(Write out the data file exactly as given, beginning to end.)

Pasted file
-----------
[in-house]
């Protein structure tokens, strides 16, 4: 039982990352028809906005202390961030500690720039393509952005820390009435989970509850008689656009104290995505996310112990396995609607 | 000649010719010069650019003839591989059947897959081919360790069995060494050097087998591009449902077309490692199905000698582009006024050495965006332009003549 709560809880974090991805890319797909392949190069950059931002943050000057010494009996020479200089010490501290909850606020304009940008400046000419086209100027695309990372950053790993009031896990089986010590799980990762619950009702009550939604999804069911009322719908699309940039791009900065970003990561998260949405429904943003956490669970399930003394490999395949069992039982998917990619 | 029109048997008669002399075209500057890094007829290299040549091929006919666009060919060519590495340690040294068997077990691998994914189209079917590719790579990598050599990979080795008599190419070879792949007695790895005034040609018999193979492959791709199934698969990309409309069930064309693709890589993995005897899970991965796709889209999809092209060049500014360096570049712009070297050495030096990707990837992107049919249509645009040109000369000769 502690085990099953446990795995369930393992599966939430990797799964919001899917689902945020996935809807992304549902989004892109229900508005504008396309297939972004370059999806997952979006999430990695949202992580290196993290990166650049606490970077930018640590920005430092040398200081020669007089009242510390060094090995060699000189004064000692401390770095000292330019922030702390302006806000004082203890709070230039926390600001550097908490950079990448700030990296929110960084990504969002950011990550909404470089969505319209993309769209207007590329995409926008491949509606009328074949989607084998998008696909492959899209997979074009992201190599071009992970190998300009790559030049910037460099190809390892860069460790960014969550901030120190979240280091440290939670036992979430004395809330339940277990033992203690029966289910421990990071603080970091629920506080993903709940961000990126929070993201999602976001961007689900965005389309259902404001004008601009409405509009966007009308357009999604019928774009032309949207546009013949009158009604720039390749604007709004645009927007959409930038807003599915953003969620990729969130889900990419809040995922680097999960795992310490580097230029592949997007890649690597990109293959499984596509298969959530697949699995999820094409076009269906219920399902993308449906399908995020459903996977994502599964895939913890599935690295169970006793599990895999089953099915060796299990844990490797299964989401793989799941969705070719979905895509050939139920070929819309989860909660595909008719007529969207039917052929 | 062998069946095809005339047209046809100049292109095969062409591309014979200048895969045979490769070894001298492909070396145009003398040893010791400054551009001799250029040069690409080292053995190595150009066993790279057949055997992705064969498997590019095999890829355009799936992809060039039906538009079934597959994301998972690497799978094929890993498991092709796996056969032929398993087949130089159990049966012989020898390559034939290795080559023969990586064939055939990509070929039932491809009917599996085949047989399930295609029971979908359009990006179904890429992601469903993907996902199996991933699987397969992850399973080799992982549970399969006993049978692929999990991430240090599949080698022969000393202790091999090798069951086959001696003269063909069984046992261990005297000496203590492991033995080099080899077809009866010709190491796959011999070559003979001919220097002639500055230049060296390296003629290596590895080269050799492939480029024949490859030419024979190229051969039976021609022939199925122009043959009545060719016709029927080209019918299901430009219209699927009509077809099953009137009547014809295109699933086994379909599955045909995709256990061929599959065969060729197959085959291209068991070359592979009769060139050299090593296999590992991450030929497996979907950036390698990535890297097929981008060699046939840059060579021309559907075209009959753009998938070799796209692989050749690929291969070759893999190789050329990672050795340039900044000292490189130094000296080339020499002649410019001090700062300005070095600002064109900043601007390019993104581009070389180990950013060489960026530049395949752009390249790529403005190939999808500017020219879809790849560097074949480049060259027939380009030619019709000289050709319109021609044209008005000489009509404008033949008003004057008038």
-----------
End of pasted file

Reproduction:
[in-house]
């Protein structure tokens, strides 16, 4: 039982990352028809906005202390961030500690720039393509952005820390009435989970509850008689656009104290995505996310112990396995609607 | 000649010719010069650019003839591989059947897959081919360790069995060494050097087998591009449902077309490692199905000698582009006024050495965006332009003549 709560809880974090991805890319797909392949190069950059931002943050000057010494009996020479200089010490501290909850606020304009940008400046000419086209100027695309990372950053790993009031896990089986010590799980990762619950009702009550939604999804069911009322719908699309940039791009900065970003990561998260949405429904943003956490669970399930003394490999395949069992039982998917990619 | 029109048997008669002399075209500057890094007829290299040549091929006919666009060919060519590495340690040294068997077990691998994914189209079917590719790579990598050599990979080795008599190419070879792949007695790895005034040609018999193979492959791709199934698969990309409309069930064309693709890589993995005897899970991965796709889209999809092209060049500014360096570049712009070297050495030096990707990837992107049919249509645009040109000369000769 502690085990099953446990795995369930393992599966939430990797799964919001899917689902945020996935809807992304549902989004892109229900508005504008396309297939972004370059999806997952979006999430990695949202992580290196993290990166650049606490970077930018640590920005430092040398200081020669007089009242510390060094090995060699000189004064000692401390770095000292330019922030702390302006806000004082203890709070230039926390600001550097908490950079990448700030990296929110960084990504969002950011990550909404470089969505319209993309769209207007590329995409926008491949509606009328074949989607084998998008696909492959899209997979074009992201190599071009992970190998300009790559030049910037460099190809390892860069460790960014969550901030120190979240280091440290939670036992979430004395809330339940277990033992203690029966289910421990990071603080970091629920506080993903709940961000990126929070993201999602976001961007689900965005389309259902404001004008601009409405509009966007009308357009999604019928774009032309949207546009013949009158009604720039390749604007709004645009927007959409930038807003599915953003969620990729969130889900990419809040995922680097999960795992310490580097230029592949997007890649690597990109293959499984596509298969959530697949699995999820094409076009269906219920399902993308449906399908995020459903996977994502599964895939913890599935690295169970006793599990895999089953099915060796299990844990490797299964989401793989799941969705070719979905895509050939139920070929819309989860909660595909008719007529969207039917052929 | 062998069946095809005339047209046809100049292109095969062409591309014979200048895969045979490769070894001298492909070396145009003398040893010791400054551009001799250029040069690409080292053995190595150009066993790279057949055997992705064969498997590019095999890829355009799936992809060039039906538009079934597959994301998972690497799978094929890993498991092709796996056969032929398993087949130089159990049966012989020898390559034939290795080559023969990586064939055939990509070929039932491809009917599996085949047989399930295609029971979908359009990006179904890429992601469903993907996902199996991933699987397969992850399973080799992982549970399969006993049978692929999990991430240090599949080698022969000393202790091999090798069951086959001696003269063909069984046992261990005297000496203590492991033995080099080899077809009866010709190491796959011999070559003979001919220097002639500055230049060296390296003629290596590895080269050799492939480029024949490859030419024979190229051969039976021609022939199925122009043959009545060719016709029927080209019918299901430009219209699927009509077809099953009137009547014809295109699933086994379909599955045909995709256990061929599959065969060729197959085959291209068991070359592979009769060139050299090593296999590992991450030929497996979907950036390698990535890297097929981008060699046939840059060579021309559907075209009959753009998938070799796209692989050749690929291969070759893999190789050329990672050795340039900044000292490189130094000296080339020499002649410019001090700062300005070095600002064109900043601007390019993104581009070389180990950013060489960026530049395949752009390249790529403005190939999808500017020219879809790849560097074949480049060259027939380009030619019709000289050709319109021609044209008005000489009509404008033949008003004057008038």